Jonah Hill and Action Broson shoot the shit in the new "Interview" magazine.
"Interview" magazine has a great track record of getting two seemingly-unrelated celebrities to interview each other, and their latest issue has to be one of the all-time best. Actor Jonah Hill sits down with Action Bronson to talk food, music and film. Read some of the most interesting tidbits below.
HILL: So, three or four years ago, my buddy Dave Appleton, who is up on all hip-hop stuff before anyone knows about it, hips me to Bronson. This was before "Fuck, That's Delicious." He showed me some kind of YouTube show of you cooking with this very hip-hop dialect and extreme knowledge of the culinary arts. [Bronson laughs] I was already in, and then he started playing your music, and I was ... It was all I listened to for, like, three months straight. There's a lot one can say about you to someone who has no knowledge of you: born in Queens; Albanian; former chef. And that's how I pitch you to people who are stupid and don't know who you are. But then I go, "You got to see him to believe him." My work as a fan has been to just share the gospel with as many people as I could.
BRONSON: That's fucking incredible right there. That's quite an introduction.
HILL: I'm constantly trying to get you cast in movies. And I have to explain to these older white directors who you are. It's been a hilarious process so far.
BRONSON: Let's go. You know I'm ready.
HILL: I remember I was probably 23 when Ed Norton interviewed me for Interview—and he's one of my favorite actors and a friend of mine—but I was terrified because he's done so many great movies, and he's older than me. And as an actor—until you start writing and directing stuff—if you're doing good work, you're really lucky to be in the hands of the people you're working with. But as an MC, choosing the beats, designing your record, it's really coming from who you are. I can give everything I can to a film, but at the end of the day, if I'm not directing it, I'm just putting in a piece of the puzzle. And so for me to watch how you've grown, from "Barry Horowitz" and "Buddy Guy" [from Dr. Lecter], which are my two favorites—and actually, when I was making "Wolf of Wall Street," those were two of the songs that I listened to every day to get into character ...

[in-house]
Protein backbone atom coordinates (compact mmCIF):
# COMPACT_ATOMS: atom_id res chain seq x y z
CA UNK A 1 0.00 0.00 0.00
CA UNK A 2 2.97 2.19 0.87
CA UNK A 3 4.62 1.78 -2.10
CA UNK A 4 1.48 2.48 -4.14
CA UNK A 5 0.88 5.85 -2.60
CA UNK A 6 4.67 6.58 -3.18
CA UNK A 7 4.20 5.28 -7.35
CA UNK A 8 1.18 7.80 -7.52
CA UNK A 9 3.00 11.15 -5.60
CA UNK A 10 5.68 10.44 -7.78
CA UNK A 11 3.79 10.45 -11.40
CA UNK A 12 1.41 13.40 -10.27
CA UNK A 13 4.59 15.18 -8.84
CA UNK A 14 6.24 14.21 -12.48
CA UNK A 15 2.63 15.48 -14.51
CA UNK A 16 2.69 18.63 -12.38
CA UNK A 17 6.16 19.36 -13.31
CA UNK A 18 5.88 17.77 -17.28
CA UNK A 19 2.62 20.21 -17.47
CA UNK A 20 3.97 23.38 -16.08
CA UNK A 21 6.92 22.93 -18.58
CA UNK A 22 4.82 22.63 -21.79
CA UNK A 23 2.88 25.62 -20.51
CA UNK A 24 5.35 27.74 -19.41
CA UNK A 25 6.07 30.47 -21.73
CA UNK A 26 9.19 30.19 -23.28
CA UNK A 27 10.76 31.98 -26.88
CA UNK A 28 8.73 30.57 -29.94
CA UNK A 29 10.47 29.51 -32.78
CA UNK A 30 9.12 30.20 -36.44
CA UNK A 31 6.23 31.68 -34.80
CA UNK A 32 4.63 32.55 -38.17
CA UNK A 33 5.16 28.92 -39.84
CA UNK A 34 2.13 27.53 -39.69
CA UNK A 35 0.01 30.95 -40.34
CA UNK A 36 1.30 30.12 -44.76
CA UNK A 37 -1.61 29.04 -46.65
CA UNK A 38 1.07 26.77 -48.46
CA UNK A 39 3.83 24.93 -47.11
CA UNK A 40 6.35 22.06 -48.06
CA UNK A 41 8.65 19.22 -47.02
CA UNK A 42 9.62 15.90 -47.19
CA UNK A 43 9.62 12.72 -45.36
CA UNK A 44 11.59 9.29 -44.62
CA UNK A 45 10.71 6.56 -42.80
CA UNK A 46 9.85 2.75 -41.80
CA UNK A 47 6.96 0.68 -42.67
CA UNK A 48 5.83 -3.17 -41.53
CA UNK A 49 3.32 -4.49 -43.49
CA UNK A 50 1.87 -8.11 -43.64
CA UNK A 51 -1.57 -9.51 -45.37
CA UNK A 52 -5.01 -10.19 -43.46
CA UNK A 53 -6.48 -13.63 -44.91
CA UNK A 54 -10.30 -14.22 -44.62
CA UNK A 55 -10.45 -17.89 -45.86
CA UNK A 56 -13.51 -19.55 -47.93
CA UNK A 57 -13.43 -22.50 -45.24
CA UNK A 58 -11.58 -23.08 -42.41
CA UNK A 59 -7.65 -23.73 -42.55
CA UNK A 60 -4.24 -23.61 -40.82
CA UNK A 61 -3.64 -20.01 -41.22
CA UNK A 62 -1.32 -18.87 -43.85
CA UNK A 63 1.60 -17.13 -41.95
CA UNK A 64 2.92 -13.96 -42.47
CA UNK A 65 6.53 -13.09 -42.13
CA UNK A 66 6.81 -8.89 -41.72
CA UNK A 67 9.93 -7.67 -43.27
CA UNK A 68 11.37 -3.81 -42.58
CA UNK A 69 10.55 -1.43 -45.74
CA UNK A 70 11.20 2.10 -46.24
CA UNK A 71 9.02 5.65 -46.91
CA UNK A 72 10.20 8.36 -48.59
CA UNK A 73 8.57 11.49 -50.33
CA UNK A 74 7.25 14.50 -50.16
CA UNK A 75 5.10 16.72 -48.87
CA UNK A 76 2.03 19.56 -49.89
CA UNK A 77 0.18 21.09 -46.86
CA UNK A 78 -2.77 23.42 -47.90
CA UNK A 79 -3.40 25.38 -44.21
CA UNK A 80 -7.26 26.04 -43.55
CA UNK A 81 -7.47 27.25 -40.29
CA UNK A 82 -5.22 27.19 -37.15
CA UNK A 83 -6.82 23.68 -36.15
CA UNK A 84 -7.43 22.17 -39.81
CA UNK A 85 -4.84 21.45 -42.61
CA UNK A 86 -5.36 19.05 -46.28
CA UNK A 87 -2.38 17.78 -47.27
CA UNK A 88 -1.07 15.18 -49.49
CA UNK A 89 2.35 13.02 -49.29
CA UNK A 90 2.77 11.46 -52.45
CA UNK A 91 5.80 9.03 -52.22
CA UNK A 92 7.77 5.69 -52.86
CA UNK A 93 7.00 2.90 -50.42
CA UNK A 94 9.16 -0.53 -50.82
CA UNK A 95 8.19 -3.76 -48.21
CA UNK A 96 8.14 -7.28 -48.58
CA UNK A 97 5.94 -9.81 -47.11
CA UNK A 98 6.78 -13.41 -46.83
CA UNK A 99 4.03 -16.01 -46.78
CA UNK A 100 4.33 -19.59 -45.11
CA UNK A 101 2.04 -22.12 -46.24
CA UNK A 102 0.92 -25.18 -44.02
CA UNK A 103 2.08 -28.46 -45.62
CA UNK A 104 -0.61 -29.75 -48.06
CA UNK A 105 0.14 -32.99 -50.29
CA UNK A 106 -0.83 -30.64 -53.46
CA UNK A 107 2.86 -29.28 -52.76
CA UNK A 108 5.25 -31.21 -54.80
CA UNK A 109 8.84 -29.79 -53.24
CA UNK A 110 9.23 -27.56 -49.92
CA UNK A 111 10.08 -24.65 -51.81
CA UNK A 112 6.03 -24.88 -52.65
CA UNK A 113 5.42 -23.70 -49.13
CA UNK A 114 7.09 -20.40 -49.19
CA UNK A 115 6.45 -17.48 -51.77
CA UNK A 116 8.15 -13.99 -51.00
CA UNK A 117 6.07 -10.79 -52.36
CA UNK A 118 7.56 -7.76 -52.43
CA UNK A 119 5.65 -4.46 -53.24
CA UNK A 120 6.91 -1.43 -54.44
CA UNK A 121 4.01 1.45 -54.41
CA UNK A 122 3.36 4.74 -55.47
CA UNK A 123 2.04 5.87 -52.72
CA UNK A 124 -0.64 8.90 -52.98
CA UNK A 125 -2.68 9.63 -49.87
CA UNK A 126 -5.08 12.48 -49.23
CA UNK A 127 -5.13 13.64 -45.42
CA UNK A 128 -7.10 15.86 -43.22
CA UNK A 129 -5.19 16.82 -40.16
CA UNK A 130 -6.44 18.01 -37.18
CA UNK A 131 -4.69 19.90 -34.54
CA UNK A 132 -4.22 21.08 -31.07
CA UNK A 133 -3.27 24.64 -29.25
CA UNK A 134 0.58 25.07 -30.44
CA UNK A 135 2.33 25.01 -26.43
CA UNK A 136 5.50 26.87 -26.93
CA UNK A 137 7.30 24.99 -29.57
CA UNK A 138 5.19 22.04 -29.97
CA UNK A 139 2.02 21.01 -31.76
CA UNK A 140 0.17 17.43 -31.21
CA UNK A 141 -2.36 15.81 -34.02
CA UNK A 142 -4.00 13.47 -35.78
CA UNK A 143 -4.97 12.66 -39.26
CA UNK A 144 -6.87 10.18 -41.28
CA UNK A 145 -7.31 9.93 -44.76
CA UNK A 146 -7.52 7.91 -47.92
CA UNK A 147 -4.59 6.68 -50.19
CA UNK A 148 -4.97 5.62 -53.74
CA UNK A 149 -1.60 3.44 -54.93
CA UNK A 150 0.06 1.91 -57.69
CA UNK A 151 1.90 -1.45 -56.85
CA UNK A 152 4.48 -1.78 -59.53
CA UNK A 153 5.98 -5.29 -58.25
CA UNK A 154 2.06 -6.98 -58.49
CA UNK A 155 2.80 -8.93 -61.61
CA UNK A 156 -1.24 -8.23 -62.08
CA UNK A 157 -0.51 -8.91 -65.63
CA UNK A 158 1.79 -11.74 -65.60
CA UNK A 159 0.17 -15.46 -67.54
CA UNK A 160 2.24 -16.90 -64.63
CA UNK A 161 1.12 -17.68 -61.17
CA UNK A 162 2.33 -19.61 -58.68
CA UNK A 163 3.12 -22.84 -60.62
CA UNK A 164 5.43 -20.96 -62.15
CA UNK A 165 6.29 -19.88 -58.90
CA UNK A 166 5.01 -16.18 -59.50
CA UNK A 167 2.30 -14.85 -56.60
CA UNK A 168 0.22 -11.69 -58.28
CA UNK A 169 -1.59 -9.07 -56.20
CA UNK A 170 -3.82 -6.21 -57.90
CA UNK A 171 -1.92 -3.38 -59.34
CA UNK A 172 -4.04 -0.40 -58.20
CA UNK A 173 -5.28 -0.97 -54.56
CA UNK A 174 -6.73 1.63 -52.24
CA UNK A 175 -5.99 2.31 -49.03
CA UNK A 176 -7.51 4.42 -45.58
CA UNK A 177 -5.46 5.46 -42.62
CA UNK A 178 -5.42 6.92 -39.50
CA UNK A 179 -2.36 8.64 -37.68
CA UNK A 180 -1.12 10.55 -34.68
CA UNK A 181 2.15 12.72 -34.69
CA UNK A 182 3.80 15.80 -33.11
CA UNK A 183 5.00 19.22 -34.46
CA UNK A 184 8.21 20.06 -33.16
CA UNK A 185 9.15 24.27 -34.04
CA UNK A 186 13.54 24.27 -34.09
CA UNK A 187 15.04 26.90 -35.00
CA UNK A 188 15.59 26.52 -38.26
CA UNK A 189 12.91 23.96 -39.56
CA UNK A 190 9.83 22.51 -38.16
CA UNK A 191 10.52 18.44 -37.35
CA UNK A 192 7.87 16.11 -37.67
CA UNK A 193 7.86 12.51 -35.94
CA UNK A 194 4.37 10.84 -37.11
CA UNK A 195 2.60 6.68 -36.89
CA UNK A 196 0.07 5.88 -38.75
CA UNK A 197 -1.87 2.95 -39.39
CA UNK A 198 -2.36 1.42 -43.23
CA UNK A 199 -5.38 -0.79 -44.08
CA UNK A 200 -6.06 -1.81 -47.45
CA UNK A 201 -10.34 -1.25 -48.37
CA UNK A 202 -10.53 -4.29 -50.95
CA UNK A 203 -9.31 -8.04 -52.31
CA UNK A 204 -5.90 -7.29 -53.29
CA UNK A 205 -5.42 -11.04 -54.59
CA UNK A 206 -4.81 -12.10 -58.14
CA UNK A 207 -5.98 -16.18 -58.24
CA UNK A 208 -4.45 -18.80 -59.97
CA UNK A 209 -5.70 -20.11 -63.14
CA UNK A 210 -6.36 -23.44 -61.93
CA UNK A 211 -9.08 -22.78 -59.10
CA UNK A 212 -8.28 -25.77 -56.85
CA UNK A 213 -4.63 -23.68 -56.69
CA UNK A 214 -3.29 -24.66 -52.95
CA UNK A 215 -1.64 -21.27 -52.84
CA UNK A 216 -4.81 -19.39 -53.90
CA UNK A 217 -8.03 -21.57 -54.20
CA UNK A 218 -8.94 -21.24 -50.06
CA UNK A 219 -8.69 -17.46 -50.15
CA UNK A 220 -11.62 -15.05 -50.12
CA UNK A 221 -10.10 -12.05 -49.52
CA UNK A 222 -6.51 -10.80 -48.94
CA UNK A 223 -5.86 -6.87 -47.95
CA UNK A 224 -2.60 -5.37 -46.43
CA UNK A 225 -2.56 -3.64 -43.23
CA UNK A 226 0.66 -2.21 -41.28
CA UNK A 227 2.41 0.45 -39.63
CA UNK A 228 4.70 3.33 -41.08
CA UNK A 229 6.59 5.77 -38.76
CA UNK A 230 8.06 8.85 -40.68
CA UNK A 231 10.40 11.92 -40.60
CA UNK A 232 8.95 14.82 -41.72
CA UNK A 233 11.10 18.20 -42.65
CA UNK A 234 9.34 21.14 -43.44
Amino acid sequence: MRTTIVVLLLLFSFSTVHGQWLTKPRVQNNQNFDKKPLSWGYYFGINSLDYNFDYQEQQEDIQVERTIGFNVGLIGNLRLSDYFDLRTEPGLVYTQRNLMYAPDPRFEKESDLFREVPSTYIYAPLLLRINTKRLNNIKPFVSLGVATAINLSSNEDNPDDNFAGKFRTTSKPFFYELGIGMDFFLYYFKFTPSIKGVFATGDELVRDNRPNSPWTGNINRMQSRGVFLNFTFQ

BRONSON: Oh, man.
HILL: You're the Van Damme of Queens, man.
BRONSON: Yeah, the Van Damme, van Gogh of Queens. I'm a mix of Van Damme and van Gogh; that's going in the next rhyme. Oh, man. There's something wrong with me.
HILL: No! My point, my whole message that I wanted to express to you is that it's so easy to be influenced by the people you adore and who made you do what you want to do, and then there's that moment when you get to have the confidence to be your own artist. And I really see you heading there and it's so inspiring to watch.
BRONSON: Thank you, my brother. I really appreciate those words, man. That hit me right in the heart, right there. Ain't no stopping over here.
HILL: Yeah, dude. I told you, I went on a magical quest in the desert, and all I brought with me was "Easy Rider." [laughs]
BRONSON: Man, that right there is a spiritual moment, I'm not going to lie. When I would drive around and have moments ... You know a song is good when you drive over the bridge, and you're looking at the city, and the shit sounds ill, like, "Oh, hell yeah, it's like a video." That's how you know a song is good. And I had several moments with "Easy Rider." The craziest part about "Easy Rider" is that we took a fucking song off YouTube, made a new song out of it, put it back on YouTube, then got millions of views. That's a crazy thing.
HILL: Wow. It was a beat?
BRONSON: The beat, the rhythm. We sampled it, made it into a new song, put it right back on motherfucking YouTube, got millions of views, and generated money out of it, which is a crazy thing.
HILL: I want another trip to Flushing.
BRONSON: We over here! Let's do it.
Read the full interview here.